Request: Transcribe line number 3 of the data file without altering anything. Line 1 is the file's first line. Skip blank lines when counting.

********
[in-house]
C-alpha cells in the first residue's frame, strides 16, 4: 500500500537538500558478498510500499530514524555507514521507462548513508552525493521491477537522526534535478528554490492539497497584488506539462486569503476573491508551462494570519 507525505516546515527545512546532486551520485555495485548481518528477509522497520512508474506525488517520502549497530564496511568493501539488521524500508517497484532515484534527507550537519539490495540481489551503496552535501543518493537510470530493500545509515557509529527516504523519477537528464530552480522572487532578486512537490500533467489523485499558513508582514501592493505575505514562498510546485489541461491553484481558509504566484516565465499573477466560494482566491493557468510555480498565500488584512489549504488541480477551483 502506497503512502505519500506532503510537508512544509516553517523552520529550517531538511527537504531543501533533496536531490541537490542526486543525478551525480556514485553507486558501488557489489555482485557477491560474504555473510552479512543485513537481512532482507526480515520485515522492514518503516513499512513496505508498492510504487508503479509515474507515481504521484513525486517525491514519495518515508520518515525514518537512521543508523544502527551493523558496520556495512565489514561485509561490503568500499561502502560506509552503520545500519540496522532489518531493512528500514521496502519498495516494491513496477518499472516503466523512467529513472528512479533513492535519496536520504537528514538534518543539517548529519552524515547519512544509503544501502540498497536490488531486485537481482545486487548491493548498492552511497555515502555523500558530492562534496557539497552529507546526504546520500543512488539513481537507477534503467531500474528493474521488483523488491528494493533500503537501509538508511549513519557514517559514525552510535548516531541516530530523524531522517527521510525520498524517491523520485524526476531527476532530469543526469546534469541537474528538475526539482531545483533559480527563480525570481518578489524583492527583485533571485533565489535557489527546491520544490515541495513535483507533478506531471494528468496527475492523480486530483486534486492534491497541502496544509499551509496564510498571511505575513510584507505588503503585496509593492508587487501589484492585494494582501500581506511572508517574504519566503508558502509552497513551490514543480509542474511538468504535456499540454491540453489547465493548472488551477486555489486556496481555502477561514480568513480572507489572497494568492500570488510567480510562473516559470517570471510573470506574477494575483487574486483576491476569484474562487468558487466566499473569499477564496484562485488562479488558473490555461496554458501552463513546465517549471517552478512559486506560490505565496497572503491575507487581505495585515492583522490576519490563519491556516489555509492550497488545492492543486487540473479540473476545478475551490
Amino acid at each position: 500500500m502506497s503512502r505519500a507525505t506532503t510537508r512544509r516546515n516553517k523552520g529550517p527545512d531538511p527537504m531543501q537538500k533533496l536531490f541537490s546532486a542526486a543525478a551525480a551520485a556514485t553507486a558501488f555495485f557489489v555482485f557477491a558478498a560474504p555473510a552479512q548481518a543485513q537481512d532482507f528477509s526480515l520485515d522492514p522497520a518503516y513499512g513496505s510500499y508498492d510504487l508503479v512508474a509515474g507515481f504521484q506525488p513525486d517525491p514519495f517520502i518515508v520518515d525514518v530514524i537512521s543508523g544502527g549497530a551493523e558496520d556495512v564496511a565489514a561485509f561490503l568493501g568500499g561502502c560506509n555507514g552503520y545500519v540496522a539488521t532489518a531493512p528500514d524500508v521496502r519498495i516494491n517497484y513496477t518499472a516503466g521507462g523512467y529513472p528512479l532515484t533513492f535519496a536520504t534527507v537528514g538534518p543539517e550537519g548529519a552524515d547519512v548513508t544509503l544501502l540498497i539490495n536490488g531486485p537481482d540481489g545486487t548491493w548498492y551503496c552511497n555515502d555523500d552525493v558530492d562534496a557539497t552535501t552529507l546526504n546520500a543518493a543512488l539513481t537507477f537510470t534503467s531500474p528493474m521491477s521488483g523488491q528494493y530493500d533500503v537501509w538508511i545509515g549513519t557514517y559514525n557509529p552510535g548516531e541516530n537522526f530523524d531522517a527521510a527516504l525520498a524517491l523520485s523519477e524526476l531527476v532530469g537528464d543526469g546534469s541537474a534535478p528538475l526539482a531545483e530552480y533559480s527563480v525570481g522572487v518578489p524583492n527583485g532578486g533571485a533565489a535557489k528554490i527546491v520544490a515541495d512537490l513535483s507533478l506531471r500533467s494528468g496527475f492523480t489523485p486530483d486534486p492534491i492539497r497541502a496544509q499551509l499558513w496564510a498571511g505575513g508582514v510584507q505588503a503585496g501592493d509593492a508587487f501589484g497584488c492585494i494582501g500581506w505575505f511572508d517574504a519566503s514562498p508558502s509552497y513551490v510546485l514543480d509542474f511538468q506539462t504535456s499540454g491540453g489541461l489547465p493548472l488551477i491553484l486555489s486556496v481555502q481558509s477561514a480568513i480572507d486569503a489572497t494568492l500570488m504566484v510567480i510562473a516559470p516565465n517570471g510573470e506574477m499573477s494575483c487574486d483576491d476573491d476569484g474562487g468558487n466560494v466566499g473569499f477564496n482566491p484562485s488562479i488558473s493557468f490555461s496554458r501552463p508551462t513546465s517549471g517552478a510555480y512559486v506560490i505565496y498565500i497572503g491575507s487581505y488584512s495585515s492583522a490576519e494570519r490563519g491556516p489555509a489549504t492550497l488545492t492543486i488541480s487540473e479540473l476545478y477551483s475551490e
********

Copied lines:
Amino acid at each position: 500500500m502506497s503512502r505519500a507525505t506532503t510537508r512544509r516546515n516553517k523552520g529550517p527545512d531538511p527537504m531543501q537538500k533533496l536531490f541537490s546532486a542526486a543525478a551525480a551520485a556514485t553507486a558501488f555495485f557489489v555482485f557477491a558478498a560474504p555473510a552479512q548481518a543485513q537481512d532482507f528477509s526480515l520485515d522492514p522497520a518503516y513499512g513496505s510500499y508498492d510504487l508503479v512508474a509515474g507515481f504521484q506525488p513525486d517525491p514519495f517520502i518515508v520518515d525514518v530514524i537512521s543508523g544502527g549497530a551493523e558496520d556495512v564496511a565489514a561485509f561490503l568493501g568500499g561502502c560506509n555507514g552503520y545500519v540496522a539488521t532489518a531493512p528500514d524500508v521496502r519498495i516494491n517497484y513496477t518499472a516503466g521507462g523512467y529513472p528512479l532515484t533513492f535519496a536520504t534527507v537528514g538534518p543539517e550537519g548529519a552524515d547519512v548513508t544509503l544501502l540498497i539490495n536490488g531486485p537481482d540481489g545486487t548491493w548498492y551503496c552511497n555515502d555523500d552525493v558530492d562534496a557539497t552535501t552529507l546526504n546520500a543518493a543512488l539513481t537507477f537510470t534503467s531500474p528493474m521491477s521488483g523488491q528494493y530493500d533500503v537501509w538508511i545509515g549513519t557514517y559514525n557509529p552510535g548516531e541516530n537522526f530523524d531522517a527521510a527516504l525520498a524517491l523520485s523519477e524526476l531527476v532530469g537528464d543526469g546534469s541537474a534535478p528538475l526539482a531545483e530552480y533559480s527563480v525570481g522572487v518578489p524583492n527583485g532578486g533571485a533565489a535557489k528554490i527546491v520544490a515541495d512537490l513535483s507533478l506531471r500533467s494528468g496527475f492523480t489523485p486530483d486534486p492534491i492539497r497541502a496544509q499551509l499558513w496564510a498571511g505575513g508582514v510584507q505588503a503585496g501592493d509593492a508587487f501589484g497584488c492585494i494582501g500581506w505575505f511572508d517574504a519566503s514562498p508558502s509552497y513551490v510546485l514543480d509542474f511538468q506539462t504535456s499540454g491540453g489541461l489547465p493548472l488551477i491553484l486555489s486556496v481555502q481558509s477561514a480568513i480572507d486569503a489572497t494568492l500570488m504566484v510567480i510562473a516559470p516565465n517570471g510573470e506574477m499573477s494575483c487574486d483576491d476573491d476569484g474562487g468558487n466560494v466566499g473569499f477564496n482566491p484562485s488562479i488558473s493557468f490555461s496554458r501552463p508551462t513546465s517549471g517552478a510555480y512559486v506560490i505565496y498565500i497572503g491575507s487581505y488584512s495585515s492583522a490576519e494570519r490563519g491556516p489555509a489549504t492550497l488545492t492543486i488541480s487540473e479540473l476545478y477551483s475551490e